“You may have to fight a battle more than once to win it” – Margaret Thatcher
How does that saying go? “Two steps forward and one step back”, or something like that. If only it were true. Problem is, the adage implies a measure of progress. Two forward, one back – that means you have at least seen a net movement forward of one step, right? For most of us this just isn’t true. “Two steps forward, two steps back” is more appropriate. Or maybe even “One step forward, two steps back”. Either way, we all face this challenge from time to time, where every measure of progress forward seems to be met with setbacks, and we find ourselves back to square one working to regain ground we previously held, then lost.
I recall a humorous story I’ve told before about my time building a global contingent workforce management (otherwise known as MSP) business at TAPFIN. At the time, we had developed a fantastic business model in North America and in key countries in Northern Europe, and the mandate was to expand in to other key markets – in this case, France. The growth of the MSP model was just beginning to take shape, and Europe was the new frontier. We had a base of business in the UK, Belgium, and The Netherlands, but France was by far the largest staffing market in Europe. And we wanted our piece of the pie. Continue reading
“Hardship can turn out to be a great blessing, and disasters are sometimes remembered more fondly than weddings or tropical vacations. Humans don’t mind duress; in fact, they thrive on it. What they mind is not feeling necessary or valued for their contribution…” – Sebastian Junger
A good friend of mine shared this quote with me last week, and for some reason it really struck a cord. Not that I am dealing with more hardship or duress than anyone else. Then again, it seems challenges lurk in every corner and at every turn.
Some of my fondest memories come from times in my youth when such challenges existed. The soccer games we lost against our biggest rivals in our run for state, only after months of grueling practice. The many car wrecks I had (yes, I was a horrible driver), and working two jobs to pay off the damages. Continue reading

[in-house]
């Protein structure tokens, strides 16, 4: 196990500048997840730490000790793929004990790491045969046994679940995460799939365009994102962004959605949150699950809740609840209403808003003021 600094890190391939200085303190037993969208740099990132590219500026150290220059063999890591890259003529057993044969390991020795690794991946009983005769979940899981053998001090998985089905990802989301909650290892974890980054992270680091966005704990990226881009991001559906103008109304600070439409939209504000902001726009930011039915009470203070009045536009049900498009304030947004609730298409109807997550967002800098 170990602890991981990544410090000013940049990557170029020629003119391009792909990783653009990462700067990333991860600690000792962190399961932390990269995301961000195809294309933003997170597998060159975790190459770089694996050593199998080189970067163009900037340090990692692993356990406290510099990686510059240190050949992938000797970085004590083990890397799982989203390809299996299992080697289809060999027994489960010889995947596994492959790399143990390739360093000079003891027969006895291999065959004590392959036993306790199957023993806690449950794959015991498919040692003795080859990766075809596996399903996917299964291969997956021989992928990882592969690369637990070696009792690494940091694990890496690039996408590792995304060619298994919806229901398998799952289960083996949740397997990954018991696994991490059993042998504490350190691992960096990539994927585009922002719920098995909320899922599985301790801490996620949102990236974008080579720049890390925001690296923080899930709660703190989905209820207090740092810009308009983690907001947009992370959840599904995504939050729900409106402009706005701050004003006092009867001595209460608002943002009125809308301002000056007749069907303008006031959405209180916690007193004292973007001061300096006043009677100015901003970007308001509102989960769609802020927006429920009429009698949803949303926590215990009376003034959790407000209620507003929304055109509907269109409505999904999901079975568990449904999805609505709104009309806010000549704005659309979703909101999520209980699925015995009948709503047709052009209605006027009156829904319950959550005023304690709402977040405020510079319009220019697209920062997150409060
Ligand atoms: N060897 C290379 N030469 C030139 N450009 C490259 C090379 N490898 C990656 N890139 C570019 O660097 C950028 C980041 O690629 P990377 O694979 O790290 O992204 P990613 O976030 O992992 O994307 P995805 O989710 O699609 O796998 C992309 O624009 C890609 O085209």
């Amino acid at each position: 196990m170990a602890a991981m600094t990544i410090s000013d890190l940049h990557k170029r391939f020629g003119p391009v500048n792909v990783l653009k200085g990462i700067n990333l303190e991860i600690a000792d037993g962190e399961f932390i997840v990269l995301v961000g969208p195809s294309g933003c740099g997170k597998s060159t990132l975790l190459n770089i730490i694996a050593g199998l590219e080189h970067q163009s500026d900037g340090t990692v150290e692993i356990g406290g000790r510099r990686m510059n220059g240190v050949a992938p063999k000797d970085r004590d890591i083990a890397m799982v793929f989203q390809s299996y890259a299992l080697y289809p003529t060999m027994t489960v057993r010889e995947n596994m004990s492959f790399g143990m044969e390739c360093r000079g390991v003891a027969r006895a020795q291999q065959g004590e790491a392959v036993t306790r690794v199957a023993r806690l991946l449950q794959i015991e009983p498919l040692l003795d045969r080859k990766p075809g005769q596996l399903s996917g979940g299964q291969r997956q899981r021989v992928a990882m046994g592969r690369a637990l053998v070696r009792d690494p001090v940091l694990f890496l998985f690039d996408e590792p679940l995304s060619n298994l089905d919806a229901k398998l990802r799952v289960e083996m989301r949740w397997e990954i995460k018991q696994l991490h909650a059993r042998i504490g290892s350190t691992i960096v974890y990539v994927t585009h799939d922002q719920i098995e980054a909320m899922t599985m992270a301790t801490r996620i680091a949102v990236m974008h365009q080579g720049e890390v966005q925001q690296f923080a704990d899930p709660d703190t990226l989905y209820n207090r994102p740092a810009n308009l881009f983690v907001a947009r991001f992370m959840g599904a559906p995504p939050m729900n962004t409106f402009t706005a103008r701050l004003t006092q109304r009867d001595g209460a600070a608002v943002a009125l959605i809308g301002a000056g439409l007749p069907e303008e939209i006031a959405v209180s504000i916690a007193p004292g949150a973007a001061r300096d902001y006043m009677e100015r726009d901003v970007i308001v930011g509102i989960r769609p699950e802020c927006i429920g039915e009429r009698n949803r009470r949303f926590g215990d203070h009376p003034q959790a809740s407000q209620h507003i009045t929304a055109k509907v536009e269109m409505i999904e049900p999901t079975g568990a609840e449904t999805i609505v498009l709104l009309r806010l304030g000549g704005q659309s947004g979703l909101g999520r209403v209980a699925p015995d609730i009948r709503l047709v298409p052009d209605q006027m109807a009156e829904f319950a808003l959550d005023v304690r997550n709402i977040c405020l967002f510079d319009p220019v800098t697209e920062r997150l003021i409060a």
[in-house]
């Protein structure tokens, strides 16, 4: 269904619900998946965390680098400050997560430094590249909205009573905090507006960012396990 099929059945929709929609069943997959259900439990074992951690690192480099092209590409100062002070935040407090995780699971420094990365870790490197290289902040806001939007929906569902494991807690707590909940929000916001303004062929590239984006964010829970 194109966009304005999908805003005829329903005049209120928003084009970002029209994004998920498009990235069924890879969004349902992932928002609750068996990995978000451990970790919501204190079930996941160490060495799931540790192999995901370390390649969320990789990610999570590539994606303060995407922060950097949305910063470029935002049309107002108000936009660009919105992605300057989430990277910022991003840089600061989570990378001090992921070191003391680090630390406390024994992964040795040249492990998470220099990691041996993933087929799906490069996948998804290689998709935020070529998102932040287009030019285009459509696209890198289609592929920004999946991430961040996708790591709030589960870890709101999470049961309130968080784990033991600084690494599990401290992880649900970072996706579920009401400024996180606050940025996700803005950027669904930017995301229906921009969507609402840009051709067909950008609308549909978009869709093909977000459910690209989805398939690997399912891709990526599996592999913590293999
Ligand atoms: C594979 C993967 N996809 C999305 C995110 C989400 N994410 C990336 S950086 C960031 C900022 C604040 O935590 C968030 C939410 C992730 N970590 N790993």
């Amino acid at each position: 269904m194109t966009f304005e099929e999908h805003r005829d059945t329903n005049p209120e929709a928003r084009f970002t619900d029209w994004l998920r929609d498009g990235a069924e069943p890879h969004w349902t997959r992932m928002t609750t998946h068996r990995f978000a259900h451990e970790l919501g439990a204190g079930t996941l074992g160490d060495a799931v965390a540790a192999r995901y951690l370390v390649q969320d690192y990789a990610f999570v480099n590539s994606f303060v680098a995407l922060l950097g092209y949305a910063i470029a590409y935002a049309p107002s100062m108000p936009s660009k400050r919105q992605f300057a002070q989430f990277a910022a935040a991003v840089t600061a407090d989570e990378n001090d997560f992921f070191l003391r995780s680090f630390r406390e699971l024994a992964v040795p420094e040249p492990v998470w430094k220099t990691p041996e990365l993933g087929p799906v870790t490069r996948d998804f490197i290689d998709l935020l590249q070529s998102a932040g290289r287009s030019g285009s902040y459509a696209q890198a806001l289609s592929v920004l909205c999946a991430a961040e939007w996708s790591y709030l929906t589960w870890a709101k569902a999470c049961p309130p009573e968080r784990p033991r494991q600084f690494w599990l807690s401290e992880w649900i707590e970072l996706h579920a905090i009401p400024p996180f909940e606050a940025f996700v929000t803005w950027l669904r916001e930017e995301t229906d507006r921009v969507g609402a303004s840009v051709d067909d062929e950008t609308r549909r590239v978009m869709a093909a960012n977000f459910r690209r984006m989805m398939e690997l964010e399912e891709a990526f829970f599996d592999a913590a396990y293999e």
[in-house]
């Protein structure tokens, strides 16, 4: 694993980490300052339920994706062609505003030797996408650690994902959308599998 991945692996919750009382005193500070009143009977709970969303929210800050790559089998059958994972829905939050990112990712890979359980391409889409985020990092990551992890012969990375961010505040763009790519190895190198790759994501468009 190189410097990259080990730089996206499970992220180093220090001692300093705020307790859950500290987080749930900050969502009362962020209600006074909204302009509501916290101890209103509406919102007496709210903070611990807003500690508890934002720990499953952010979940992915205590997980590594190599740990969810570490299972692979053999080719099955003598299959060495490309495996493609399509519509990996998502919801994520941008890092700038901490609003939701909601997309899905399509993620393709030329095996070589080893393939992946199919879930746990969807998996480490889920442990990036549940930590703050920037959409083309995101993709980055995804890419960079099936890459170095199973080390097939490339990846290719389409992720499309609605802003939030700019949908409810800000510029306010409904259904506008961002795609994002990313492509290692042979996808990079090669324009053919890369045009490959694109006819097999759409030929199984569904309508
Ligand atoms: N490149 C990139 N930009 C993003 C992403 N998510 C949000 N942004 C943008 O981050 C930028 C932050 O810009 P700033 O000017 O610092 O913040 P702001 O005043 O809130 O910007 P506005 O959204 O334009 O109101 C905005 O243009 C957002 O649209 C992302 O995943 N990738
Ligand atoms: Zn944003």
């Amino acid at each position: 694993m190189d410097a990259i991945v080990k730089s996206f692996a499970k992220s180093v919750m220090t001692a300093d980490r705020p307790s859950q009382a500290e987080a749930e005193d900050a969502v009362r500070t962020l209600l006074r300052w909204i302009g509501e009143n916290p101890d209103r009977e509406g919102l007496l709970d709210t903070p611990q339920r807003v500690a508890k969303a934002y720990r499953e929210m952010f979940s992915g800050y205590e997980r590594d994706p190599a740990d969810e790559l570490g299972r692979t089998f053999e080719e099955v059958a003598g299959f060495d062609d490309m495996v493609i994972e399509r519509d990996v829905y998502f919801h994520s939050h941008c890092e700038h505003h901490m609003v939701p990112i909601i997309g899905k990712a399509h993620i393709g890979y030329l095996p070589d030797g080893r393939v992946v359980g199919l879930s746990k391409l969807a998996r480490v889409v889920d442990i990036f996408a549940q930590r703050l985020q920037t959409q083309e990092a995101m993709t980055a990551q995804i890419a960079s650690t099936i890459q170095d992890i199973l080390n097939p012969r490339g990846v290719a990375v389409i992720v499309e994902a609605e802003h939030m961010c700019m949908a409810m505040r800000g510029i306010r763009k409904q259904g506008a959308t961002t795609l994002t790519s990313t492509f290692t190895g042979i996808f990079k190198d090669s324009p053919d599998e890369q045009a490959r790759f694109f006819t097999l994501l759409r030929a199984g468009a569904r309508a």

“Authentic brands don’t emerge from marketing cubicles or advertising agencies. They emanate from everything the company does…” – Howard Schultz
I was sharing dinner earlier this week with several of my colleagues, and the conversation turned to the topic of work, motivation, and ambitions. One of the more rewarding aspects of my job is to understand what motivates my fellow team members – and to make sure we honor those elements as we build our business.
“To be honest, I just love helping people find work”, one of our recruiters said. “The beauty of working in staffing is that you get the opportunity to make a difference in someone’s life every day”. Prophetic words that spoke volumes about what motivated her behavior.
And I can tell you this statement was a genuine as the day is long. I know this because I saw it in action. Earlier that day we met several of our consultants during a client visit. One of those consultants pulled our recruiter aside to inform her his assignment would be ending prematurely. I wasn’t part of that conversation, but I did witness the follow up. Continue reading
“A Smooth Sea NEVER made a Skilled Sailor” – English Proverb
“Times of great calamity and confusion have been productive for the greatest minds. The purest ore is produced from the hottest furnace. The brightest thunder-bolt is elicited from the darkest storm.“ – Charles Caleb Colton
“To reach a port we must set sail – Sail, not tie at anchor. Sail, not drift.” – Franklin D. Roosevelt
“However bad the storm you are in, there is still sun somewhere over your horizon” – Ken Nutt
I’ve been thinking a lot about storms and turbulent times these days. Figuratively speaking, it seems the warm glow of the sun and light breeze has been replaced with a gathering storm. The building clouds of economic uncertainty are on the horizon. An undercurrent of change is already moving below us and a cold sharp wind is already blowing in our face. Whether its macro challenges or specific ones we face in our private lives, there is no doubt storm winds are blowing.
I used the storm metaphor specifically as I’d like to share a relevant story from my past. I had the fortune of growing up living near the water. Our house was a block away from the bay, and as fate would have it, my step-father owned a boat repair business. That combination meant a childhood spent on the water, and in time boating became my passion. Sailing, skiing, fishing – you name it. I literally worked two part time jobs through high school to fund my boating habit.